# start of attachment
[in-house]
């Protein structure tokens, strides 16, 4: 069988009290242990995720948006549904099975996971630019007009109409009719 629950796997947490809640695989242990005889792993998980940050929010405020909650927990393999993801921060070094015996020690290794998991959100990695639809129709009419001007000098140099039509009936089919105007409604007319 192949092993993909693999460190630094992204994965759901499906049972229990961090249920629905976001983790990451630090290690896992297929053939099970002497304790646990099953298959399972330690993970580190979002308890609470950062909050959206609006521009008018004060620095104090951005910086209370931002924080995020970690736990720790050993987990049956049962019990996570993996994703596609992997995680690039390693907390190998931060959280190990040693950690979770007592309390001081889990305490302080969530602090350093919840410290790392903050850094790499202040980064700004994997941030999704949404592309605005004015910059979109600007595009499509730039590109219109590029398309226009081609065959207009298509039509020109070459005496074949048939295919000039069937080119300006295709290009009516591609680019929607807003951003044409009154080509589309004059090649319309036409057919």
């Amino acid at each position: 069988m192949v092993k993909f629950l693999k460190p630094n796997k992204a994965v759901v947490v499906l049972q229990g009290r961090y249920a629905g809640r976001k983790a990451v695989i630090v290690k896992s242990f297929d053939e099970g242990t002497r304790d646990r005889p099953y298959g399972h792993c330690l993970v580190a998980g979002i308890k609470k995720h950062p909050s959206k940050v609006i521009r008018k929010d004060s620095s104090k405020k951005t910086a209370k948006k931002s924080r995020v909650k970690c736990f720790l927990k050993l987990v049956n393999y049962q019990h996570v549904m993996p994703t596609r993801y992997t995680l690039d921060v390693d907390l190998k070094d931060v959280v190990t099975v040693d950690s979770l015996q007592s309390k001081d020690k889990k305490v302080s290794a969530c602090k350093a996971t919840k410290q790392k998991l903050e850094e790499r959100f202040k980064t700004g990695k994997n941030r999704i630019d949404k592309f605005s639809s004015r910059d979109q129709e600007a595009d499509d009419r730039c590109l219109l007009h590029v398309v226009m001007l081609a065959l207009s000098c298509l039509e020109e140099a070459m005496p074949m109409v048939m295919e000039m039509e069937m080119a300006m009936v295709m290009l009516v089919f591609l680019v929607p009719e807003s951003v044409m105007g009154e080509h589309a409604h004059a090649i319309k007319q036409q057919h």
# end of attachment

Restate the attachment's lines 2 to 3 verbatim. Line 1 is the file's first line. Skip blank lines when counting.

């Protein structure tokens, strides 16, 4: 069988009290242990995720948006549904099975996971630019007009109409009719 629950796997947490809640695989242990005889792993998980940050929010405020909650927990393999993801921060070094015996020690290794998991959100990695639809129709009419001007000098140099039509009936089919105007409604007319 192949092993993909693999460190630094992204994965759901499906049972229990961090249920629905976001983790990451630090290690896992297929053939099970002497304790646990099953298959399972330690993970580190979002308890609470950062909050959206609006521009008018004060620095104090951005910086209370931002924080995020970690736990720790050993987990049956049962019990996570993996994703596609992997995680690039390693907390190998931060959280190990040693950690979770007592309390001081889990305490302080969530602090350093919840410290790392903050850094790499202040980064700004994997941030999704949404592309605005004015910059979109600007595009499509730039590109219109590029398309226009081609065959207009298509039509020109070459005496074949048939295919000039069937080119300006295709290009009516591609680019929607807003951003044409009154080509589309004059090649319309036409057919």
């Amino acid at each position: 069988m192949v092993k993909f629950l693999k460190p630094n796997k992204a994965v759901v947490v499906l049972q229990g009290r961090y249920a629905g809640r976001k983790a990451v695989i630090v290690k896992s242990f297929d053939e099970g242990t002497r304790d646990r005889p099953y298959g399972h792993c330690l993970v580190a998980g979002i308890k609470k995720h950062p909050s959206k940050v609006i521009r008018k929010d004060s620095s104090k405020k951005t910086a209370k948006k931002s924080r995020v909650k970690c736990f720790l927990k050993l987990v049956n393999y049962q019990h996570v549904m993996p994703t596609r993801y992997t995680l690039d921060v390693d907390l190998k070094d931060v959280v190990t099975v040693d950690s979770l015996q007592s309390k001081d020690k889990k305490v302080s290794a969530c602090k350093a996971t919840k410290q790392k998991l903050e850094e790499r959100f202040k980064t700004g990695k994997n941030r999704i630019d949404k592309f605005s639809s004015r910059d979109q129709e600007a595009d499509d009419r730039c590109l219109l007009h590029v398309v226009m001007l081609a065959l207009s000098c298509l039509e020109e140099a070459m005496p074949m109409v048939m295919e000039m039509e069937m080119a300006m009936v295709m290009l009516v089919f591609l680019v929607p009719e807003s951003v044409m105007g009154e080509h589309a409604h004059a090649i319309k007319q036409q057919h």